The settlement needed both land and labor. The first need, for land, led to wars of conquest and dispossession of the indigenous population; the second need, for labor, led to the importation of slaves from the Dutch East Indies. Slave ownership and a frontier mentality were central experiences of the lifestyle of the early settlers. The Trekboers were organized as military commando communities as much as farm settlements, and they justified slave ownership on moral grounds. Toward the end of the nineteenth century, one Afrikaner author wrote that black people carried the mark of Cain: It was God that had made them, as scripture says of Cain;s descendants, “drawers of water and hewers of wood.” In effect, they were seen as divinely suited as servants of the white “race.” The writer doubted whether Kaffers (the derogatory term for African peoples) had souls (Reader 1998, p. 481). This did not, however, stop the Boers from engaging in furtive miscegenation, from which came the “colored” community.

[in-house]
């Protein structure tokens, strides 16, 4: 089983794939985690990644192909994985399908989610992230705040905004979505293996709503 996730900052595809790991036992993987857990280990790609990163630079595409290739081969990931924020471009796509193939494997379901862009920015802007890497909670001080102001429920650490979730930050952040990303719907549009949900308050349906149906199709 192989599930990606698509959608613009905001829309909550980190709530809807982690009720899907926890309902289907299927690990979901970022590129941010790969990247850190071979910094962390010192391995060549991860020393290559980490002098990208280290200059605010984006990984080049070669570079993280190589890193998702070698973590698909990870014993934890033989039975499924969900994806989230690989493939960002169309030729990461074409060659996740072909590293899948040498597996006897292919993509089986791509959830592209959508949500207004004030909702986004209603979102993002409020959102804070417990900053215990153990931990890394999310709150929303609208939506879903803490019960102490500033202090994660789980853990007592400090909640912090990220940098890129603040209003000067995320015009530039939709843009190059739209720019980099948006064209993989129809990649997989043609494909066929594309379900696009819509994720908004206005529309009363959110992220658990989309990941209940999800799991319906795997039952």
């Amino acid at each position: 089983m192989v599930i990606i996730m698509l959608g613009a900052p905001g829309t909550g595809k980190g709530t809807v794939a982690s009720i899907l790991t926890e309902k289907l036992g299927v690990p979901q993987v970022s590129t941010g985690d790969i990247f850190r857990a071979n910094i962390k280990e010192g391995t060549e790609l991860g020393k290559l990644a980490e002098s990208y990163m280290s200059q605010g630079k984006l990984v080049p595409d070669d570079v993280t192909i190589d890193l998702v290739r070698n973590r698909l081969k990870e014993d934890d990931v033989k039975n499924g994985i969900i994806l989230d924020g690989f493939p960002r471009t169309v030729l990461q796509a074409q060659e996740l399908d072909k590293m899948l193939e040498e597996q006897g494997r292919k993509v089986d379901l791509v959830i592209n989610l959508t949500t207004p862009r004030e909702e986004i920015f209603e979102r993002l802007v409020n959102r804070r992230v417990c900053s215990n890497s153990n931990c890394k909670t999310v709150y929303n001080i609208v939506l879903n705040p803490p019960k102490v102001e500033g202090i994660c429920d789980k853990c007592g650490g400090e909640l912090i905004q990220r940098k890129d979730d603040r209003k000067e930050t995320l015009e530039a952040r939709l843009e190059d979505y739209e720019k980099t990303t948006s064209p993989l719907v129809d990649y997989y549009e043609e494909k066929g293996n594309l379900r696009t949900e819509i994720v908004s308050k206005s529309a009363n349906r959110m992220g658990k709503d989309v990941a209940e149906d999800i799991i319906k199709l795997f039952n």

The British took the Cape Colony from the Dutch in the early 1800s, first by force and then by treaty. Britain first wanted the Cape merely as a stepping off point for its growing trade routes. Thus, they wanted to minimize further development, and they instructed settlers to keep themselves absolutely separate from Africans, who were, meanwhile, subject to military campaigns by British forces to solidify earlier land dispossession. However, by 1820, Britain started to plant settlers in the Cape, and they quickly established themselves as merchants rather than farmers. British traders ventured from the Cape into Natal, with more military campaigns ensuing to effect British control. But the impact of British policy on the Trekboers was as influential as it was on Africans—putting an end, for example, to Afrikaner slave ownership. Given that slavery was supposedly divinely ordained, Afrikaners perceived the British government;s abolition of slavery as contrary to God;s law and against the natural distinctions of “race” and religion, and it led directly to the Great Trek by Afrikaners into what came to be called the Orange Free State and Transvaal. Their trek into Natal in the hope of an alliance with the Zulu nation against the British resulted in the massacre of many innocent trekkers (including the murder of Piet Retief [1780–1838], the leader of the Great Trek) and the infamous Battle of Blood River. When they reached their new territories, the Trekboers met their need for labor in the same way they had in the Cape, by the seizure of Africans.